# Finding Thevenin Equivalent

• Engineering
• LearnerErnie
This is different than the ideal active devices you mention, which are not subject to the constraints of the rest of the circuit.

#### LearnerErnie

Homework Statement
Find the Thevenin equivalent circuit of the attached circuit. Assume that α has units of Ohms.
Relevant Equations
KCL: The sum of currents into and out of a node in a circuit equals 0.
KVL: The sum of voltages in any closed loop is 0.
V = IR
First, I calculate the Thevenin resistance by treating the independent current source I0 as an open circuit and noticing that the resistance of the dependent voltage source is α (since V=IR and the voltage across the dependent voltage source is given by αi.

In this way, I have:

RTH = 1 / (1 / R2 + 1 / (R1 + α)) = (R1 + α)R2 / (R1 + R2 + α)

Now, for the Thevenin voltage VTH, I thought it might be easier to find the short circuit current IN through the output terminals and then simply multiply by RTH to get VTH.

This is where my analysis gets confused.

I've attached my redrawn circuit when I short the output terminals. Using this circuit, I think I can say the following using KCL:

I0 = I1 + I1 (since the current through the CCVC is I1)

I1 = I2 + IN (can I ignore I2 since the current will completely avoid the resistor and prefer the shorted path?)

If I can ignore the resistor, then I1 = 0 + IN.

At this point, I get a bit stuck. The equations don't really seem to tell me anything useful, and I don't think that IN = I1, but I don't know where my confusion lies exactly.

If I write out all the branch currents explicitly and solve it in a very granular fashion, I find that ITH = I0, but I do not know how to derive this result in a more "intuitive" manner.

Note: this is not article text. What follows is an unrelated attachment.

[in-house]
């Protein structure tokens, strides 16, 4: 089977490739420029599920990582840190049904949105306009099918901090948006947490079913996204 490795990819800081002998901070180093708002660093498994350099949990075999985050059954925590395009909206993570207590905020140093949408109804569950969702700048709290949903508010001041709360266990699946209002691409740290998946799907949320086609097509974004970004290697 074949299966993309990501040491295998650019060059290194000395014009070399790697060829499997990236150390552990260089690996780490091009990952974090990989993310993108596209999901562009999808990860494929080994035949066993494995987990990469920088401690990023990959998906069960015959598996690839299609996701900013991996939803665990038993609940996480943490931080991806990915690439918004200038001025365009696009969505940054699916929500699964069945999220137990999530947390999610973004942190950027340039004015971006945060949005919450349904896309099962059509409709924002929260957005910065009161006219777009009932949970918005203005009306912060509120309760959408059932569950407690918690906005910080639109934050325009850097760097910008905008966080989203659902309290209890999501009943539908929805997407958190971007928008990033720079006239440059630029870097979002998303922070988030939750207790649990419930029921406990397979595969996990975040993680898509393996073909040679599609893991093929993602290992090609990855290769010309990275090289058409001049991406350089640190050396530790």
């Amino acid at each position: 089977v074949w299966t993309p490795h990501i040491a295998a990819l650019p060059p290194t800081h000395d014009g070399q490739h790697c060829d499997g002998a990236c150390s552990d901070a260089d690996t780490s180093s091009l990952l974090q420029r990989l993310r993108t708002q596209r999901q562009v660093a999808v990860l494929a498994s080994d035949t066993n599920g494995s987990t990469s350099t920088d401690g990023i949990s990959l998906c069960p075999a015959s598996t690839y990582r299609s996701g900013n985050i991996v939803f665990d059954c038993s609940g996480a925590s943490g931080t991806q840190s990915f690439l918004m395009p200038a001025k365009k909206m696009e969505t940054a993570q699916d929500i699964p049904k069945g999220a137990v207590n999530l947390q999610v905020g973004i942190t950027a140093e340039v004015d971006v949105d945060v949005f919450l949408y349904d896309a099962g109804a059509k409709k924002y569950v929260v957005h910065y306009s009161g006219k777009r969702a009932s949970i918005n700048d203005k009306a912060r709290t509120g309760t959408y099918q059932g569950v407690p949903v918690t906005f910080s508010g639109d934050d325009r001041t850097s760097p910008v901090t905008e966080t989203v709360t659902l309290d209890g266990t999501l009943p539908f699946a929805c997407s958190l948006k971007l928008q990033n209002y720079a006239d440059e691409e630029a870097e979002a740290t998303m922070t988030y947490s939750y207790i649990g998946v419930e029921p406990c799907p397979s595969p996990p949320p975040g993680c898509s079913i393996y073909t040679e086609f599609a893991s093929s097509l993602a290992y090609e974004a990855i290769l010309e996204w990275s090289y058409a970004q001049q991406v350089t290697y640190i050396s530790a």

If someone could point me in the right direction, that would be very helpful. Thanks.

#### Attachments

LearnerErnie said:
...the resistance of the dependent voltage source is α (since V=IR and the voltage across the dependent voltage source is given by αi.
α is just a scale factor for determining the voltage of the CCVS. It happens to have units of ohms, but it is not the internal resistance of the CCVS. A dependent source is like an independent source--it has no internal resistance.

• DaveE
lewando said:
α is just a scale factor for determining the voltage of the CCVS. It happens to have units of ohms, but it is not the internal resistance of the CCVS. A dependent source is like an independent source--it has no internal resistance.

Ah got it! Thanks very much! So we've effectively shorted the entire circuit, since the current will take the path of least resistance, meaning ##I_N = I_0##? I think this means the current through the CCVC must be ##I_0##? If so, that's super intuitive and makes perfect sense. If not...I guess I'm even more confused ...

That also means that ##R_{TH}## was calculated incorrectly. So we have

$$R_{TH} = \frac{R_1R_2}{R_1 + R_2} \quad\text{and}\quad I_N = I_0$$

Thus, $$V_{TH} = \frac{I_0R_1R_2}{R_1 + R_2}$$

I still feel like I'm missing something, since I haven't used the CCVC at all.

Last edited:
LearnerErnie said:
I still feel like I'm missing something
Does it make sense to you that α doesn't appear anywhere in your solution? What if Io, R1, and R2 were all set to 1 and α varied from 0 → ∞. Would you expect the circuit to behave differently?

One way to find the Thevenin equivalent is to use the calculations for the open circuit voltage and the short circuit current. Try again with that approach.

I could have been clearer, so my apologies. I did not mean zero resistance. I should have said these are ideal active devices and cannot be modeled a resistor. It is true that for a given DC operating point there will be a voltage across and current through a dependent source leading you to think about a resistance. But under different load conditions, or different circuit component values, the dependent source will try to maintain its constant voltage (or current) and yet allow the corresponding current (or voltage) to change as needed.

Yes.
A voltage source (dependent, or not) WILL have the defined voltage across it with whatever current through it that the circuit generates as a consequence of its, and other, voltages. Voltage sources have, by definition, 0Ω of series resistance, since the voltage will not change as a function of the current through it. Current sources are similar; their current is defined and it won't change if the voltage across it changes. They have infinite series resistance (or 0 shunt resistance for the Norton equivalent). Their voltage is entirely dependent on how the rest of the circuit responds to the current that MUST be flowing through the current source.